Response by poster: That's kinda my point though. 8 years ago I said "I want a website that showcases not only my 'work' but also my online activities". At the time there wasn't much of that around. So my question is based around updating that desire for now, today. And then, yes, the design part comes after that. But I am fishing for ideas relating to both.
posted by 0bvious at 7:17 AM on September 3, 2016

Here's some ideas and links that could inspire you.

A major part of the zeitgeist is about right now. Snapchat and now instagram stories have a portrait form factor - the horizontal letterboxing and vertical video is a 2016 thing whether you like it or not. There is Facebook live, Periscope. There are things like Twitch and there is the rise of vlogs. People want a peek into someone else's life that feels authenthic and real. Yet when you walk around on the streets many perceive the world through the camera lens of their phones - especially if they are hunting for Pokemons. Augmented and virtual reality are daily topics on the tech sites I frequent.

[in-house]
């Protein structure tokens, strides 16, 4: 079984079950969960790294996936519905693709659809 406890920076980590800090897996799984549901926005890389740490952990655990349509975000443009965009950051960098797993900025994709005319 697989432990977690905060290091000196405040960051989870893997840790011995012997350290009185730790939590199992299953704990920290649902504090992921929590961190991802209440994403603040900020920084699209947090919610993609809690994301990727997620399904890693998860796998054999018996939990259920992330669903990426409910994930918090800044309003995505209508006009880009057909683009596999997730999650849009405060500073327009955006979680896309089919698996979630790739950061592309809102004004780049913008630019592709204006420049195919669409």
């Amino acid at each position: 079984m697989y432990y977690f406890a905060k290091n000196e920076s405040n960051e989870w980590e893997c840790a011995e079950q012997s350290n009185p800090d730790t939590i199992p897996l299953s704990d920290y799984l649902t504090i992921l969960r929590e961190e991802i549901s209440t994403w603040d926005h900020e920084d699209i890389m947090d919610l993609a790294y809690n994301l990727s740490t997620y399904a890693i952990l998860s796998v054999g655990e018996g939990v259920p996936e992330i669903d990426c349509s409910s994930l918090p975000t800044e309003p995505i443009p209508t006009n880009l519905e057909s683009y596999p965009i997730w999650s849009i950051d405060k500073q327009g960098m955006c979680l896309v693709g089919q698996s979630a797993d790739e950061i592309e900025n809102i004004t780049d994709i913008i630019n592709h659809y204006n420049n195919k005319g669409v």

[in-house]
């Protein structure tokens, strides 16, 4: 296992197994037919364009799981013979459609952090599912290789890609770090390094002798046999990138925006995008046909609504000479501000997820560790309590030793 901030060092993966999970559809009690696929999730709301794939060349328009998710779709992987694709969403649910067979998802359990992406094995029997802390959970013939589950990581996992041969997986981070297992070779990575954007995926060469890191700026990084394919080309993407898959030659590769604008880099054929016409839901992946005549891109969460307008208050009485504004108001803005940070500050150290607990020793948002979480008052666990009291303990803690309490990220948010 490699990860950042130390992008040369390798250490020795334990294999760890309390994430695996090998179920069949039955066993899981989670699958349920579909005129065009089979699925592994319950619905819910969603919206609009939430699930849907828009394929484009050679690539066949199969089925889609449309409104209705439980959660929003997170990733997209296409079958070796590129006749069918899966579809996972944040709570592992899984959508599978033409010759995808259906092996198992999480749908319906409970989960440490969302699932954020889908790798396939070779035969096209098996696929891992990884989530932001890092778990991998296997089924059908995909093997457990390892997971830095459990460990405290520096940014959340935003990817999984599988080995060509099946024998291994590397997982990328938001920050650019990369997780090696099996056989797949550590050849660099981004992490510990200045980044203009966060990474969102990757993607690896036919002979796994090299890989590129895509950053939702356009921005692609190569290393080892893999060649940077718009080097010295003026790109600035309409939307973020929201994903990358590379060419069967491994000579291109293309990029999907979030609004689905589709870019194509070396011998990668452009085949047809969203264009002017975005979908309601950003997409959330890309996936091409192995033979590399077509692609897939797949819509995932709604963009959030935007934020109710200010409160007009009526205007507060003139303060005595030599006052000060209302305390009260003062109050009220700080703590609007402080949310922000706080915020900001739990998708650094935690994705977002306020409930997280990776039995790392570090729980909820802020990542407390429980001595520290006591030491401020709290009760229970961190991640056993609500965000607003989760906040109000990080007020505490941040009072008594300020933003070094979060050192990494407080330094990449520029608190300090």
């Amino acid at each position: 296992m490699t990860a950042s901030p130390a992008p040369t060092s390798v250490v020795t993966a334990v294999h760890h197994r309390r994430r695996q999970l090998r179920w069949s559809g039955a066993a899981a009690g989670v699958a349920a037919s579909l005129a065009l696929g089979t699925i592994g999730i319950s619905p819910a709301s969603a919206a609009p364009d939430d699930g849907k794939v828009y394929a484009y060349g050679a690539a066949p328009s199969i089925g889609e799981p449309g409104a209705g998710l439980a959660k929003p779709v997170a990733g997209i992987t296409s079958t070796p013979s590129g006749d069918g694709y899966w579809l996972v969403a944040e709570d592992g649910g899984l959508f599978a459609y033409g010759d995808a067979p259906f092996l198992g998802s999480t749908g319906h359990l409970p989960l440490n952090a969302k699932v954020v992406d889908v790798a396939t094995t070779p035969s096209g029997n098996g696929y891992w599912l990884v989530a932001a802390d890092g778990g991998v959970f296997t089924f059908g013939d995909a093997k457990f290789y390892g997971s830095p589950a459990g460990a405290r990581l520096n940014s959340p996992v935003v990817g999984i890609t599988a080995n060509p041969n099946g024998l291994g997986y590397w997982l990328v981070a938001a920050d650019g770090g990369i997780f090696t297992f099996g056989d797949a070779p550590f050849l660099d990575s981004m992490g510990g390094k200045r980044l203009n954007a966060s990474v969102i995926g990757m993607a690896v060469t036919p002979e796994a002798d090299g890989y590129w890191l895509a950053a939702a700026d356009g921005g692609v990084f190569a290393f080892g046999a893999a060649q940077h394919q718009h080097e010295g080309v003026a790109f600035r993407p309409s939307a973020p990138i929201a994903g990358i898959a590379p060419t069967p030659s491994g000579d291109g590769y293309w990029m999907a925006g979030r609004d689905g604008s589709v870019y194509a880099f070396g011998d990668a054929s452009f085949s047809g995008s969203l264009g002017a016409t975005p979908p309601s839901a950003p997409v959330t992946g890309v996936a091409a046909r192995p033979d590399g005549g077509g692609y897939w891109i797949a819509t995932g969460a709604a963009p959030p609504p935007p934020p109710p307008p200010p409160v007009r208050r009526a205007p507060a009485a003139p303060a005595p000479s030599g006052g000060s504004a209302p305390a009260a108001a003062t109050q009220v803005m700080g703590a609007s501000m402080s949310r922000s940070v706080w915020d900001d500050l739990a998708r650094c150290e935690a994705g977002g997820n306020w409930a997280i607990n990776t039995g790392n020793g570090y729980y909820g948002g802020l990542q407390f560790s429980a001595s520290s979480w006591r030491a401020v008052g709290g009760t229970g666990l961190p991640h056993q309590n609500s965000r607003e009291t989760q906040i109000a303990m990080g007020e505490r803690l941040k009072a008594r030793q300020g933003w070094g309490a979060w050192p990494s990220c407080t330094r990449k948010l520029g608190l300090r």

A very interesting site in this regard is the new aesthetic, a tumblr that collects "material which points towards new ways of seeing the world, an echo of the society, technology, politics and people that co-produce them."

Cameras, sensors and hardware in general are becoming tinier and more connected day by day.

Advanced filmmaking techniqued like timelapses that were hard to pull off a few years ago are now in the hands of everyone with a smartphone.

One of the most original websites I've found lately is Jon Gold's, but if anything it's half modern and half a throwback to old computers.

Sagmeister put a webcam on the ceiling of his studio as the homepage a few years ago. The current site still has this but for me the idea feels old school now.

I feel a 2016 website that is truly original would mix the real world with the digital world using today's interconnected hardware, possibly using the user's "data" (i.e. where they are in the world) in some way. A few days ago on the radio the show host praised the music artist James Vincent McMorrow for a page on his website where he invited listeners to find a quiet place where the album would stream (as I understood it would only stream at certain places).